San Francisco Symphony Orchestra 2019-20 Review: Handel’s ‘Messiah’
A Small Jewel Starring Lauren Snouffer, Ben Bliss, Aryeh Nussbaum Cohen, Adam LauBy Lois Silverstein
(source: San Francisco Symphony Official Website)
San Francisco once again hosted Handel’s “Messiah,” in time for the holidays. Conducted by Ragnar Bohlin, by the San Francisco Chorus, the San Francisco chamber ensemble, and four excellent soloists, Theshowcase was musically vibrant, satisfying and festive.
If you ever thought the “Halleiuah Chorus” was “all the Messiah,” all you had to do was to sit before this lively performance and savor the roster of ” hits,” including “Every valley shall be exalted,” “For unto us a child is born,” “How beautiful are the feet,” “The Trumpet shall sound.” Then you would truly know what this marvelous work has to offer. What makes it all so appealing is just that: each text and song, whether performed solo or in chorus, is not just another block in the celebration of story, but a beautiful and telling piece of music in itself. The whole is a blockbuster, for sure.
Four Fine Soloists
The text was drawn by Charles Jennens, librettist, from several passages of the Bible, Isaiah and Psalms, Matthew and Corinthians, among others. The story goes that Jennens sent the libretto to Handel in 1741, and Handel plunked himself down for 24 days and wrote the entire masterpiece. With Fugues and homophonic song, combined and in solo, instrumental and vocal, his fertile imagination gave birth to the wonder work – the baroque festival of elaboration is nothing short of inspiring.
The orchestra consisted of two oboes, bassoon, two trumpets, timpani, harpsichord and organ, and strings as well as a four-part choir and four soloists.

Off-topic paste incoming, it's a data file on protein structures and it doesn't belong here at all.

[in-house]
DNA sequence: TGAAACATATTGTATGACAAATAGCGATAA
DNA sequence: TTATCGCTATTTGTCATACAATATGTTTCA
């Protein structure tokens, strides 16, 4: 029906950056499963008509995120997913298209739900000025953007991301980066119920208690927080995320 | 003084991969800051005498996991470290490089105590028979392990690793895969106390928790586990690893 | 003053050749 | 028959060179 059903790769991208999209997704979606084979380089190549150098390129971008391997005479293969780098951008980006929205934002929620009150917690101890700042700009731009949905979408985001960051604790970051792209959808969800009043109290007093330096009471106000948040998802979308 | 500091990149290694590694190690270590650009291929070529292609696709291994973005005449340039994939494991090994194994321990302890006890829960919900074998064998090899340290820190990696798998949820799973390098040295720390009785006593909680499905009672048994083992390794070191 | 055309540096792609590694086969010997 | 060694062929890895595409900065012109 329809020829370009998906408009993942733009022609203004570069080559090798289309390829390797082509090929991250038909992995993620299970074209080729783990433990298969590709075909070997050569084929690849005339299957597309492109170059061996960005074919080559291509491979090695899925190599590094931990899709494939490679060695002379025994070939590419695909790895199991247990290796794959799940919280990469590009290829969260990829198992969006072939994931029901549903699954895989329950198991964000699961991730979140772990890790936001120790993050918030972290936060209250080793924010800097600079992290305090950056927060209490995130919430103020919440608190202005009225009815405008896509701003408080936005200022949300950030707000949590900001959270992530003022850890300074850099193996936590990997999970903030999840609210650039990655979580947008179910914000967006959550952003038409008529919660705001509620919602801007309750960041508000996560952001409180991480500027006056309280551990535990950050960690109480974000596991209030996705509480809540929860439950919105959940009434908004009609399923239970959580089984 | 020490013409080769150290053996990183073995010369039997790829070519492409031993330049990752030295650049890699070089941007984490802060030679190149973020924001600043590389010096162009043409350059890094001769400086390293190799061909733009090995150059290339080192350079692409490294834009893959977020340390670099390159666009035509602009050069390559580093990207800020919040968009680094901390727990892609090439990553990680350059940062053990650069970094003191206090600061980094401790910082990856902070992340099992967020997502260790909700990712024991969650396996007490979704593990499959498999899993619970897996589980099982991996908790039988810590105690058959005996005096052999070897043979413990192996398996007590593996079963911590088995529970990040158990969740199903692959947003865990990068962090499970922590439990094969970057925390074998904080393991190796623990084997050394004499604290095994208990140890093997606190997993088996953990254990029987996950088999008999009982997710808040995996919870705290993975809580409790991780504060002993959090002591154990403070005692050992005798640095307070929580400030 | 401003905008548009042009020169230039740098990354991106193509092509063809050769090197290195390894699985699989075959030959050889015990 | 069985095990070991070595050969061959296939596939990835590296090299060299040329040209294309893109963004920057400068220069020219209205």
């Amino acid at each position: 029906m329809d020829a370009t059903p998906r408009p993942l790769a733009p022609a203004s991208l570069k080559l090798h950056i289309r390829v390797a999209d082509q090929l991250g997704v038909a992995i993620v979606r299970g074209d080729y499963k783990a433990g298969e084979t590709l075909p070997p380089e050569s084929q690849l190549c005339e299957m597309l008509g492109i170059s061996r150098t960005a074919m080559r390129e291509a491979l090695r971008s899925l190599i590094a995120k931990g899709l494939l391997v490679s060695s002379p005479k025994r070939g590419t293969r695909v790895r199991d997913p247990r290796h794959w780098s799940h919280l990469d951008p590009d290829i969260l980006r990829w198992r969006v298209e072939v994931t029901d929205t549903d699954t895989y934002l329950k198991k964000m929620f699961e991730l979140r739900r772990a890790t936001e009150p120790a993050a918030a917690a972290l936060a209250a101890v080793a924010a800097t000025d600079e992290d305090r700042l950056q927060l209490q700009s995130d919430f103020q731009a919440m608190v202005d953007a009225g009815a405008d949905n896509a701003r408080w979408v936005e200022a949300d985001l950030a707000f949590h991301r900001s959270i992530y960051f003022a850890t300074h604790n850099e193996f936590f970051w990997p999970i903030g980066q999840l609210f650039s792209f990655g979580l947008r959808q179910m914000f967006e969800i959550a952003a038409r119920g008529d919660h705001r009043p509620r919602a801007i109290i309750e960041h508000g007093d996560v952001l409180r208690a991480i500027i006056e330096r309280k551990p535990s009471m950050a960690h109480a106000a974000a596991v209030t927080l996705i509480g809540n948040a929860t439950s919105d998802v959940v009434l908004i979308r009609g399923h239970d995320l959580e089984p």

Soprano Lauren Snouffer sang with elegance and fine range, her diction immaculate, her pitch accurate. Never did she waver, her energetic performance resounding with confident luster and grace. Overall, her notes shone like a strand of pearls.
Countertenor Aryeh Nussbaum Cohen brought his broad melodic line from the first. Fast, dynamic, energetic arpeggios and gorgeous trills characterized his solos, recitative and songs. This was especially notable in his vibrant embroidery of the phrase “Refiner’s Fire.” At moments, his tone swelled with a fine, hooded quality, that added breadth to the line. As with all strong and simple texts, Cohen used eloquent embellishments that tripled and quadrupled meaning. It was as if it echoed far beyond its basic tonality.
Bass Adam Lau provided the ground for the four. He was solid, determined, effective, effortless, and yet, firm and convincing. He sang with conviction and often resonant beauty. We never doubted his determination. And what he sang resolved any doubts we might have about the message he transmitted. He was unshakeable.
Finally, tenor Ben Bliss sang with alacrity and precise, fine tunefulness. The color of his voice provided eloquence and taste and he never veered from his purpose.
The Chorus sang with abundance, and with precise diction. Like waves on an ocean, they moved forward and back in long and full lines of sound, their tone round, and never too loud or soft. They were well-coordinated with the orchestra, establishing the music’s contrasts with clarity, dark and bright, brisk and slow. The group’s pianissimo never vied with shiny brass, although during the trumpet solo in Part two, the ensemble’s sound occasionally came on too shrill, although overall, it provided bright and sparkling edge.
Bohlin conducted largely with whole body movement in balletic movements close to the Chorus the whole time, and they with him. They never left each other and that resulted in a fulsomeness that gave power to the performance. The melodiousness of the music poured forth freely, sopranos and baritones and basses, in tandem, soaring and swelling and subsiding as needed.
Bohlin brought out the many variants of high energetic rhythms, once again bringing how Handel composed “Messiah” with an intention to celebrate, rejoice, and behold. One minor point of the Chorus’ performance – a somewhat raggedy rising to sing and sit again. It would sharpen the performance if this were coordinated.
The Orchestra played with lively assurance, a bright asset, guiding and leading as it was needed. The swift sections of imitation even in the long melodic lines did the work of words and it remained a consistent pleasure to hear variation build meaning. Statement after statement across the orchestral sections worked almost as metaphor does, deepening the meaning while condensed expression kept it concise.
“Messiah,” as Handel himself originally called it, was a spirited performance in the San Francisco Symphony and Chorus’s hands. The soloists added jewels to their crown.
All in all it was a fine and joyful musical experience.